Dad, You’re Fired.

5 tips for firing family

Back Article May 1, 2014 By Lindsay Broder

Firing someone is the toughest task for a manager. Even when it’s in the best interest of the organization, most managers dread showing someone the door. The best strategy is to remove emotion from the equation and focus on the company. After all, it’s business, not personal. 

But what happens when it actually is personal? What if the person who needs to be dismissed is flesh and blood, a family member who isn’t up to the task? You can dismiss someone from the conference room, but you may still have to face him or her in the living room.

Because of the personal relationship involved when the employee is family, the last thing you want is to leave on bad terms. You might have to change your standard approach to firing in order to keep the transition from affecting your family dynamic. In addition to the standard best practices for eliminating an employee, use the following tips when dealing with family:

Don’t make excuses. If you are an enlightened manager, you already tell the truth. But the temptation to sugarcoat a bad situation is higher when you are related to an employee. Resist that urge. If soon-to-be former employees are to succeed elsewhere, letting them know what went wrong is important and valuable. Be truthful and candid, and deliver this news and information in a direct and upfront way. You’ll want to behave as professionally as possible — though not coldly — in order to keep emotions from spiraling. Remember, if you want to be compassionate, the truth helps. If you avoid being honest, your lie could make the situation worse since there is a good chance the full truth will eventually come out.

Avoid a fight. Familiarity breeds contempt, and there is a greater chance that your personal familiarity will give the employee the courage to yell, cry, beg or bully. No matter how many names you get called, do not allow it to turn into a schoolyard fight. Employees being let go often feel victimized, but family or not, everyone must still own their contributions to the situation and move on. You hold the cards, so have some empathy and cut your kin some slack if he or she flies off the handle or throws verbal punches. An actual fight can only happen if two people engage, so take the high road. Remember, minimizing conflict at the office will help to lessen the tension over Thanksgiving dinner.

Don’t make it about you. Of course this isn’t easy for you, but let’s keep things in perspective. You are the fire-er, not the fire-ee. Ask yourself: If the roles were reversed, how would you feel about being fired by family? Show compassion, but save your guilt for your therapist. 

Have patience. There’s a good chance for bad blood. But if you know that you acted in the best interest of the company and stand firm on your decision, the employee should come away with a clear understanding of his or her own culpability. Give him or her time to get over this. There is always a chance that fired employees may harbor ill feelings, but when it’s family, you can try to repair your relationship over time. It is possible there will exist a lingering sense of disappointment for letting you down, but don’t expect that right away. Just be patient and available when the time is right to have a personal conversation about this professional situation.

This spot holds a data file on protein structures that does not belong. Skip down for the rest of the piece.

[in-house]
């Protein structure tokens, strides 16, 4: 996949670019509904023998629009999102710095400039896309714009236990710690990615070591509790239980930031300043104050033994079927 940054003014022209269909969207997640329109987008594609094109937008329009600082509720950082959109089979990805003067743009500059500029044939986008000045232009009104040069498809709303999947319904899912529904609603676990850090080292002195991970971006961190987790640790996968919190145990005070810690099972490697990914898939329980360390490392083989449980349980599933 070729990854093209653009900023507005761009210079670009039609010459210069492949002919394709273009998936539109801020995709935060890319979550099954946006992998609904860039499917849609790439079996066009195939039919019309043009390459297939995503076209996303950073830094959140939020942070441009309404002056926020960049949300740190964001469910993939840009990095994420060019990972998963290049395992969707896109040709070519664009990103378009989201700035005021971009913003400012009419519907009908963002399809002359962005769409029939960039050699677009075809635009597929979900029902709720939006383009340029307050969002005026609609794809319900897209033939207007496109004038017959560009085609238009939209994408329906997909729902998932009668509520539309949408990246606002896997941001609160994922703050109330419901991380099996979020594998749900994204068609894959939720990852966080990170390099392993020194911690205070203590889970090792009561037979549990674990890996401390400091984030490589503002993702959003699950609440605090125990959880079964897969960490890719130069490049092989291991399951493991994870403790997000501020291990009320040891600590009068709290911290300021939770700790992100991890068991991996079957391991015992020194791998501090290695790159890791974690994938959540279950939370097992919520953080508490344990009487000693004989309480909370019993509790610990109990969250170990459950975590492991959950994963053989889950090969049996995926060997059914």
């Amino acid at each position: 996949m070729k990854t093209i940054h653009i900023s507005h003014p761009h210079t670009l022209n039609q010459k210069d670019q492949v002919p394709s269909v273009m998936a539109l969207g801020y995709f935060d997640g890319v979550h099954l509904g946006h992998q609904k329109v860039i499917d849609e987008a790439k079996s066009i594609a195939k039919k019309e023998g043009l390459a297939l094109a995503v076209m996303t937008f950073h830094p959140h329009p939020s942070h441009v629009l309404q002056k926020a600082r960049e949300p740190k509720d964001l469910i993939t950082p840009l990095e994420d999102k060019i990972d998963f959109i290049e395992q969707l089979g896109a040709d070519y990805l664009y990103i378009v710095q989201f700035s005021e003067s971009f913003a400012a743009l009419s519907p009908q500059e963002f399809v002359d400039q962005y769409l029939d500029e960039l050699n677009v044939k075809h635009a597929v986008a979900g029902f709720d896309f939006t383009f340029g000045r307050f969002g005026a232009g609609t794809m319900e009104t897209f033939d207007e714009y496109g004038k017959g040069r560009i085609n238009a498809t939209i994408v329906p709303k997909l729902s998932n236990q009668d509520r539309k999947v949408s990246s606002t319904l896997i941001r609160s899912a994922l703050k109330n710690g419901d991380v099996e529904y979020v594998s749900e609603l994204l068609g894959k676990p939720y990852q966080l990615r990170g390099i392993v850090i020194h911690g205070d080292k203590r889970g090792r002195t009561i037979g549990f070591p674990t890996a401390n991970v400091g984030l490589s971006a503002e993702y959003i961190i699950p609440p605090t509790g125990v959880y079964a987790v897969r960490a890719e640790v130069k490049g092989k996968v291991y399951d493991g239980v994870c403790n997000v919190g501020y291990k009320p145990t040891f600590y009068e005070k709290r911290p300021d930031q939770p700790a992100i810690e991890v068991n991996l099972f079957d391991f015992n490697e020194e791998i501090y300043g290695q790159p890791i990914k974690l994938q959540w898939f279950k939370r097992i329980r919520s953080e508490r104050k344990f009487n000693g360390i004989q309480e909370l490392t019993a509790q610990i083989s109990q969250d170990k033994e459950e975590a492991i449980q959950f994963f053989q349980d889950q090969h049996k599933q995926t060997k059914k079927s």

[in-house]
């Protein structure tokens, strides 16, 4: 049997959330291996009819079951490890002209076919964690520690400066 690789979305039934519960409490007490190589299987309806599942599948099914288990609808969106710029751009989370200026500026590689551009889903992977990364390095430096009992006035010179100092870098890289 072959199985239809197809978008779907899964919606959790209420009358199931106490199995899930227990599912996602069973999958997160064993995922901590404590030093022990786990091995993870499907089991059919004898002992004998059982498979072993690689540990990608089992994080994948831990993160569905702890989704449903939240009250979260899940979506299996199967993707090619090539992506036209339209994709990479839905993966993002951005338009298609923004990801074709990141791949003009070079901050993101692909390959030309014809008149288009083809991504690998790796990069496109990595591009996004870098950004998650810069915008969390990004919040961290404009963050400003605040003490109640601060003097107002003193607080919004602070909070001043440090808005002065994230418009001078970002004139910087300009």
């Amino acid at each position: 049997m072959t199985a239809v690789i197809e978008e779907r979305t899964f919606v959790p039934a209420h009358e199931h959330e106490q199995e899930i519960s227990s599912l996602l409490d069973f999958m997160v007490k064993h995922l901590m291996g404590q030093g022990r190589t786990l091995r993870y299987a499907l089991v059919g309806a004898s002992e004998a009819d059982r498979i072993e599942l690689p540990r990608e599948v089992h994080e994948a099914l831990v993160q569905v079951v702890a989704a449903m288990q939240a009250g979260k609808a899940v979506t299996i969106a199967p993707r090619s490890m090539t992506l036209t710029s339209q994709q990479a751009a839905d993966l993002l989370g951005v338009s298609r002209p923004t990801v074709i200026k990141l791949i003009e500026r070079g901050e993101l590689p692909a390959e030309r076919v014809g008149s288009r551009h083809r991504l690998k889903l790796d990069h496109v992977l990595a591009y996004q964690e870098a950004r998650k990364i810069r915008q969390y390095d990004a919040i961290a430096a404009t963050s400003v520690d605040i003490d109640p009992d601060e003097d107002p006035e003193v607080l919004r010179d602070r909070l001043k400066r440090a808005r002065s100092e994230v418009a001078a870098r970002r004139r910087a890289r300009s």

Offer your support. While it may prove unwanted, you can still offer encouragement. Even if it’s not welcomed with open arms initially (after all, you just landed someone in the unemployment line), that doesn’t mean that you can’t reposition love and support at the forefront of the relationship. Be open and encouraging. Perhaps you can offer a jilted sibling other jobs you know are available or make some introductions to other employers. Just because your organization wasn’t the right fit doesn’t mean success elsewhere isn’t possible. Make it clear that you are still available to aid him or her in professional growth. Blood is thicker than water, as the cliché goes, so you should work to overcome any resentment by consistently proving real support.                      

Lindsay Broder, The Occupreneur™ Coach, is a certified professional coach based in New York. Follow her – @occupreneur.

Recommended For You

Production Supervisor Trevor Parkinson is the son of Jelly Belly Executive Vice Chair Lisa Brasher. The sixth-generation employee has been with the company for six years.

Human Capital

Avoiding the nepotism conundrum

About four decades ago, Bob Clark and his brother Don began to work as weekend janitors for Clark Pacific. As young teens, they would tag along with Dad to work and earn a buck. Today, they are co-presidents of that same company, responsible for more than 500 employees and $75 million in annual revenue.

May 1, 2013 Stephanie Flores